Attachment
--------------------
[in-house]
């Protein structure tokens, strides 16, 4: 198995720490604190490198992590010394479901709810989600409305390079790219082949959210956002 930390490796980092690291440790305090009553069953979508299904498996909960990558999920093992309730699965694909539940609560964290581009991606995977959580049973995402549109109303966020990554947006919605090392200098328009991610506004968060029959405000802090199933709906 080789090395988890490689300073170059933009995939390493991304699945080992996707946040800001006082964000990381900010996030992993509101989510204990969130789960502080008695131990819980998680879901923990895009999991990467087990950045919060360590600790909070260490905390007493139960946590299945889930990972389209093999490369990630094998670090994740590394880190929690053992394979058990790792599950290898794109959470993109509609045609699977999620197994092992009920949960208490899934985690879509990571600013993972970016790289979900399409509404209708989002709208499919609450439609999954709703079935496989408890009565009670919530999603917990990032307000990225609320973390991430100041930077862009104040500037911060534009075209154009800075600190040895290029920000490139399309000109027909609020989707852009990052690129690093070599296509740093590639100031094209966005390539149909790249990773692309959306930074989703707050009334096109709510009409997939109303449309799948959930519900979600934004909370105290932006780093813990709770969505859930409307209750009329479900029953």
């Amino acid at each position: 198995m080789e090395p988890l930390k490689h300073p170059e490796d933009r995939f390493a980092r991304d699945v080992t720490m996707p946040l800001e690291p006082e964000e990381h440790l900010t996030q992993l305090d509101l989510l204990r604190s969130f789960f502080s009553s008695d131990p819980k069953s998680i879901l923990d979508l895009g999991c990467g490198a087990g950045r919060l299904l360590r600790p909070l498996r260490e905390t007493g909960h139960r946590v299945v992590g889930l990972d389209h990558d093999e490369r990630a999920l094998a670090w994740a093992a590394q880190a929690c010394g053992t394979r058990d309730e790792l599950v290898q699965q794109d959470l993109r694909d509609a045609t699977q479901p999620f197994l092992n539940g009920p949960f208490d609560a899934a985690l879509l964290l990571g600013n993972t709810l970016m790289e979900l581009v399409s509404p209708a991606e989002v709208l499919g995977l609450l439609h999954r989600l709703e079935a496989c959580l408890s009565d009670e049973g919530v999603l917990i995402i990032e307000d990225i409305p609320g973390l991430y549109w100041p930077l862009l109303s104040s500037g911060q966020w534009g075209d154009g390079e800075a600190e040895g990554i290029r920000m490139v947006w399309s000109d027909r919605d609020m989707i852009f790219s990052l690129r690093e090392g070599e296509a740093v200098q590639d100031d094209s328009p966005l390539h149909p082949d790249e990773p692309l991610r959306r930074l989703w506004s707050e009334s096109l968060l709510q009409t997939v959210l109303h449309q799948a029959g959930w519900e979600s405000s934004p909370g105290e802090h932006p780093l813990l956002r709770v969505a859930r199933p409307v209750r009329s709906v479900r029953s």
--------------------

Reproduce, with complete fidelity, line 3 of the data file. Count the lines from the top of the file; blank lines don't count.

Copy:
């Amino acid at each position: 198995m080789e090395p988890l930390k490689h300073p170059e490796d933009r995939f390493a980092r991304d699945v080992t720490m996707p946040l800001e690291p006082e964000e990381h440790l900010t996030q992993l305090d509101l989510l204990r604190s969130f789960f502080s009553s008695d131990p819980k069953s998680i879901l923990d979508l895009g999991c990467g490198a087990g950045r919060l299904l360590r600790p909070l498996r260490e905390t007493g909960h139960r946590v299945v992590g889930l990972d389209h990558d093999e490369r990630a999920l094998a670090w994740a093992a590394q880190a929690c010394g053992t394979r058990d309730e790792l599950v290898q699965q794109d959470l993109r694909d509609a045609t699977q479901p999620f197994l092992n539940g009920p949960f208490d609560a899934a985690l879509l964290l990571g600013n993972t709810l970016m790289e979900l581009v399409s509404p209708a991606e989002v709208l499919g995977l609450l439609h999954r989600l709703e079935a496989c959580l408890s009565d009670e049973g919530v999603l917990i995402i990032e307000d990225i409305p609320g973390l991430y549109w100041p930077l862009l109303s104040s500037g911060q966020w534009g075209d154009g390079e800075a600190e040895g990554i290029r920000m490139v947006w399309s000109d027909r919605d609020m989707i852009f790219s990052l690129r690093e090392g070599e296509a740093v200098q590639d100031d094209s328009p966005l390539h149909p082949d790249e990773p692309l991610r959306r930074l989703w506004s707050e009334s096109l968060l709510q009409t997939v959210l109303h449309q799948a029959g959930w519900e979600s405000s934004p909370g105290e802090h932006p780093l813990l956002r709770v969505a859930r199933p409307v209750r009329s709906v479900r029953s």